- The Washington Times - Tuesday, July 18, 2006

PANGANDARAN, Indonesia — Rescue teams recovered corpses yesterday from beaches, homes and hotels ravaged by Indonesia’s second tsunami in as many years, pushing the death toll to at least 341. Nearly 230 people were missing.

The government, under fire for failing to pass on warnings about the impending disaster, vowed to move quickly to build an alert system across the country, which straddles one of the world’s most violent seismic zones.

Bodies covered in white sheets were piled up at makeshift morgues, while others lay under the blazing sun in the tourist resort of Pangandaran.

The search for survivors continued yesterday, with parents among the last to give up.

“The water was too strong,” said Irah as she dug through a pile of rubble with her bare hands, close to the spot where she last saw her 6-year-old son. “Oh God, Eki, where are you?”

The magnitude 7.7 undersea quake Monday triggered walls of water more than 6 feet high that crashed into a 110-mile stretch of beach on Java island, an area spared by the devastating December 2004 Asian tsunami.

Almost all the victims were Indonesians; but a Pakistani, a Swede and a Dutch citizen were among those killed, officials said.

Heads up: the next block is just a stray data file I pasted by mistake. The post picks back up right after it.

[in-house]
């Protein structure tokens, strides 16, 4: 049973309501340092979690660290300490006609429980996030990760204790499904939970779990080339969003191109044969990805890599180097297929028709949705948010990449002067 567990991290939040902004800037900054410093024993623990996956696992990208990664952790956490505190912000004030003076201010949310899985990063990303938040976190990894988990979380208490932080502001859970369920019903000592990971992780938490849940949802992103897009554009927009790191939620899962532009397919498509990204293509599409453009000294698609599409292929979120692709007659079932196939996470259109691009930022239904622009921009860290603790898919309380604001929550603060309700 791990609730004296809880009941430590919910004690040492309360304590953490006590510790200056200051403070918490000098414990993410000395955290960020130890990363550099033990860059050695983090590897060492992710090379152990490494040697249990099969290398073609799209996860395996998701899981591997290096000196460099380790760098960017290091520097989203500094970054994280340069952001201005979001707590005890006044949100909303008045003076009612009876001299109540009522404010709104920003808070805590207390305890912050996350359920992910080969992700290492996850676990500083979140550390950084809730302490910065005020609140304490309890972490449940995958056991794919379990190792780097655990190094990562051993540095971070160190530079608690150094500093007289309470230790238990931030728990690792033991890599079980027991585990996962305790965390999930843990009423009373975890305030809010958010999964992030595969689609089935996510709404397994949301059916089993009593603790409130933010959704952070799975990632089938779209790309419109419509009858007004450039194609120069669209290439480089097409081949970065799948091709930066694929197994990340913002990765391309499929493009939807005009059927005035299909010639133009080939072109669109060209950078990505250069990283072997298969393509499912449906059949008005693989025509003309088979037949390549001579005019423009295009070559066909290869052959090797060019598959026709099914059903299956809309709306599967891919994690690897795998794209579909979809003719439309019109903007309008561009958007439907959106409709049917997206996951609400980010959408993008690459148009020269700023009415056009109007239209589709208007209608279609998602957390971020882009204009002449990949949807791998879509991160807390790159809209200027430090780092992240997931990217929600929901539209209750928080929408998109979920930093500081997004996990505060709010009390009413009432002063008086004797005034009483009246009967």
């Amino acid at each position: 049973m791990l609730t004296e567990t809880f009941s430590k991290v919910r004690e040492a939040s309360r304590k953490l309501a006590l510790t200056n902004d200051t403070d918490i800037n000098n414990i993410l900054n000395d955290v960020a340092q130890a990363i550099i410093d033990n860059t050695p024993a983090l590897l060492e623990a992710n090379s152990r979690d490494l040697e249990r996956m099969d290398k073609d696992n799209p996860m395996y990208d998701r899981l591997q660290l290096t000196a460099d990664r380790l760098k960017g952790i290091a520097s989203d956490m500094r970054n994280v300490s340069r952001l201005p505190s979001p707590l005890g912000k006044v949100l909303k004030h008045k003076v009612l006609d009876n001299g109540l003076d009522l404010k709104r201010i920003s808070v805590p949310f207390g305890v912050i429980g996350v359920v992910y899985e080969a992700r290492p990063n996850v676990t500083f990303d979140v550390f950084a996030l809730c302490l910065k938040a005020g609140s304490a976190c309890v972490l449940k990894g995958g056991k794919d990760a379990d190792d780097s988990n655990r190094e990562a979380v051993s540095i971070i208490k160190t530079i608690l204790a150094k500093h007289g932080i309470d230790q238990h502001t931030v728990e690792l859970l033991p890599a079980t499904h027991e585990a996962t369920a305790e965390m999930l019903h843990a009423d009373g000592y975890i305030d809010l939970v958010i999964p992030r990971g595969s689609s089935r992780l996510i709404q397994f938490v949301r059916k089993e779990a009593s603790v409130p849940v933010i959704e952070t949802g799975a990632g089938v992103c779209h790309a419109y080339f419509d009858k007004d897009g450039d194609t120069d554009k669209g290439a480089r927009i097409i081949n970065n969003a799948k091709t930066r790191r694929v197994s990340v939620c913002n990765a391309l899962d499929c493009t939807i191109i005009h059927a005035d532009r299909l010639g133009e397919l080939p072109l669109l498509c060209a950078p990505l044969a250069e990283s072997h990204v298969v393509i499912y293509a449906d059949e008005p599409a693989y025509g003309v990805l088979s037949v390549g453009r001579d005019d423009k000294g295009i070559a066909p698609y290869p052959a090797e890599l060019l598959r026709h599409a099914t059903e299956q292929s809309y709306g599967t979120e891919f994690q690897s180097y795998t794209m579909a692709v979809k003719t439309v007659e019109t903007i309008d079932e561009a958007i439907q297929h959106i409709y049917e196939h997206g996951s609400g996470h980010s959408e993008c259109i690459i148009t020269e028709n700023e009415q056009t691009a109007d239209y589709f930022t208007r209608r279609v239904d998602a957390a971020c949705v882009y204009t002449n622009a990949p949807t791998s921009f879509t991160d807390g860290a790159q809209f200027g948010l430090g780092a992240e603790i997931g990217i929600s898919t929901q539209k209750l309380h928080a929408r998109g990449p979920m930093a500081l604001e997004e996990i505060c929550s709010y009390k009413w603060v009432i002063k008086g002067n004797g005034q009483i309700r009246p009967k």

At least 42,000 persons fled their homes, either because their dwellings were destroyed or they feared another tsunami, adding to the difficulty of counting casualties.

At the area’s main hospital, in the town of Banjar, medics scrambled to treat a steady stream of patients, most from the Pangandaran coast. Some slept on dirty mattresses on the floor, while others were treated in the admissions hall.

Monday’s quake occurred at 3:24 p.m. about 150 miles beneath the ocean floor, causing tall buildings to sway hundreds of miles away in the capital, Jakarta.

After the quake, the Pacific Tsunami Warning Center and Japan’s Meteorological Agency issued warnings of a possible tsunami. It struck Java about an hour later.

Science and Technology Minister Kusmayanto Kadiman said Indonesia received the bulletins 45 minutes before the tsunami hit but did not announce them because they did not want to cause unnecessary alarm.

“If [the tsunami] did not occur, what would have happened?” he told reporters in Jakarta, noting that there was no effective way to spread a warning without a system of sirens or alarms in place.

He said Indonesia now planned to speed up plans for a nationwide warning system.

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